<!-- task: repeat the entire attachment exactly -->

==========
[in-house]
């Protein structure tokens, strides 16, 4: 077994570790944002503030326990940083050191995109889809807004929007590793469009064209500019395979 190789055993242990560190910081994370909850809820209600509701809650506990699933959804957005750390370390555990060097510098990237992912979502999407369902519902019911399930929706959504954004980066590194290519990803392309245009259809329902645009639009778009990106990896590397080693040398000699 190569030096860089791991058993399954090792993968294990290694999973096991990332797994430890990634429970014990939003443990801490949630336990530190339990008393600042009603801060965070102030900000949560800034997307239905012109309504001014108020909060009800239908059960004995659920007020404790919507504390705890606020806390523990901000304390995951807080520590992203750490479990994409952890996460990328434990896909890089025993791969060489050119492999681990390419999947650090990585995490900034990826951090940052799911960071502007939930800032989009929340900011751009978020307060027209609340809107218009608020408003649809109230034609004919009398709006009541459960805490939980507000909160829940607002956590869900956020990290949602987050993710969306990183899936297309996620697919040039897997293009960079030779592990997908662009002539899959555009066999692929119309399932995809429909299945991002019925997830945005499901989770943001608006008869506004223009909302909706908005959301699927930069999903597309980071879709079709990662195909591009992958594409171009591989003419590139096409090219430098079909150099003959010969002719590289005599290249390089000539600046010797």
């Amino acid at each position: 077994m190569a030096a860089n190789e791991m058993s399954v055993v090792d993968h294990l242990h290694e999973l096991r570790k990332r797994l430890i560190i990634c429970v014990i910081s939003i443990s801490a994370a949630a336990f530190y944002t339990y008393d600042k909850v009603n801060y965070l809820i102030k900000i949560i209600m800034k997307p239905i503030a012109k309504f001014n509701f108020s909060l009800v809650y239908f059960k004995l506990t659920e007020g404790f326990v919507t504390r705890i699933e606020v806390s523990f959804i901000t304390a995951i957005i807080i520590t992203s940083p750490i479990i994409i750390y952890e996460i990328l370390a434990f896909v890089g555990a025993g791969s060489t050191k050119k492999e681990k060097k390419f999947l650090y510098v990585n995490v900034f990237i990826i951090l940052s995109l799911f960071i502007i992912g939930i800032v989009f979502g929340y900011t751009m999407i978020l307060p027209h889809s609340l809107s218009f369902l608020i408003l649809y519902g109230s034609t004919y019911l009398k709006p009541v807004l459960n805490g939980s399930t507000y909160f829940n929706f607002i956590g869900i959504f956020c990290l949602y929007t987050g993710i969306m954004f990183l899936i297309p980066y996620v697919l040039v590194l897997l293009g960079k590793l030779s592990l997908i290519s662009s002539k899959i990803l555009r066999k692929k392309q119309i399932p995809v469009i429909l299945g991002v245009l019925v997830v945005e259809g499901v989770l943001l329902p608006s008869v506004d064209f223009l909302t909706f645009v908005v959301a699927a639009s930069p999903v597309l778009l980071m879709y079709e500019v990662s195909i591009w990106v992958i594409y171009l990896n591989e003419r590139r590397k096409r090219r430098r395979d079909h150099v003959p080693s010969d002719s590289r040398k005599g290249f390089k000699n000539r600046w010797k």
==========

[in-house]
């Protein structure tokens, strides 16, 4: 077994570790944002503030326990940083050191995109889809807004929007590793469009064209500019395979 190789055993242990560190910081994370909850809820209600509701809650506990699933959804957005750390370390555990060097510098990237992912979502999407369902519902019911399930929706959504954004980066590194290519990803392309245009259809329902645009639009778009990106990896590397080693040398000699 190569030096860089791991058993399954090792993968294990290694999973096991990332797994430890990634429970014990939003443990801490949630336990530190339990008393600042009603801060965070102030900000949560800034997307239905012109309504001014108020909060009800239908059960004995659920007020404790919507504390705890606020806390523990901000304390995951807080520590992203750490479990994409952890996460990328434990896909890089025993791969060489050119492999681990390419999947650090990585995490900034990826951090940052799911960071502007939930800032989009929340900011751009978020307060027209609340809107218009608020408003649809109230034609004919009398709006009541459960805490939980507000909160829940607002956590869900956020990290949602987050993710969306990183899936297309996620697919040039897997293009960079030779592990997908662009002539899959555009066999692929119309399932995809429909299945991002019925997830945005499901989770943001608006008869506004223009909302909706908005959301699927930069999903597309980071879709079709990662195909591009992958594409171009591989003419590139096409090219430098079909150099003959010969002719590289005599290249390089000539600046010797």
């Amino acid at each position: 077994m190569a030096a860089n190789e791991m058993s399954v055993v090792d993968h294990l242990h290694e999973l096991r570790k990332r797994l430890i560190i990634c429970v014990i910081s939003i443990s801490a994370a949630a336990f530190y944002t339990y008393d600042k909850v009603n801060y965070l809820i102030k900000i949560i209600m800034k997307p239905i503030a012109k309504f001014n509701f108020s909060l009800v809650y239908f059960k004995l506990t659920e007020g404790f326990v919507t504390r705890i699933e606020v806390s523990f959804i901000t304390a995951i957005i807080i520590t992203s940083p750490i479990i994409i750390y952890e996460i990328l370390a434990f896909v890089g555990a025993g791969s060489t050191k050119k492999e681990k060097k390419f999947l650090y510098v990585n995490v900034f990237i990826i951090l940052s995109l799911f960071i502007i992912g939930i800032v989009f979502g929340y900011t751009m999407i978020l307060p027209h889809s609340l809107s218009f369902l608020i408003l649809y519902g109230s034609t004919y019911l009398k709006p009541v807004l459960n805490g939980s399930t507000y909160f829940n929706f607002i956590g869900i959504f956020c990290l949602y929007t987050g993710i969306m954004f990183l899936i297309p980066y996620v697919l040039v590194l897997l293009g960079k590793l030779s592990l997908i290519s662009s002539k899959i990803l555009r066999k692929k392309q119309i399932p995809v469009i429909l299945g991002v245009l019925v997830v945005e259809g499901v989770l943001l329902p608006s008869v506004d064209f223009l909302t909706f645009v908005v959301a699927a639009s930069p999903v597309l778009l980071m879709y079709e500019v990662s195909i591009w990106v992958i594409y171009l990896n591989e003419r590139r590397k096409r090219r430098r395979d079909h150099v003959p080693s010969d002719s590289r040398k005599g290249f390089k000699n000539r600046w010797k």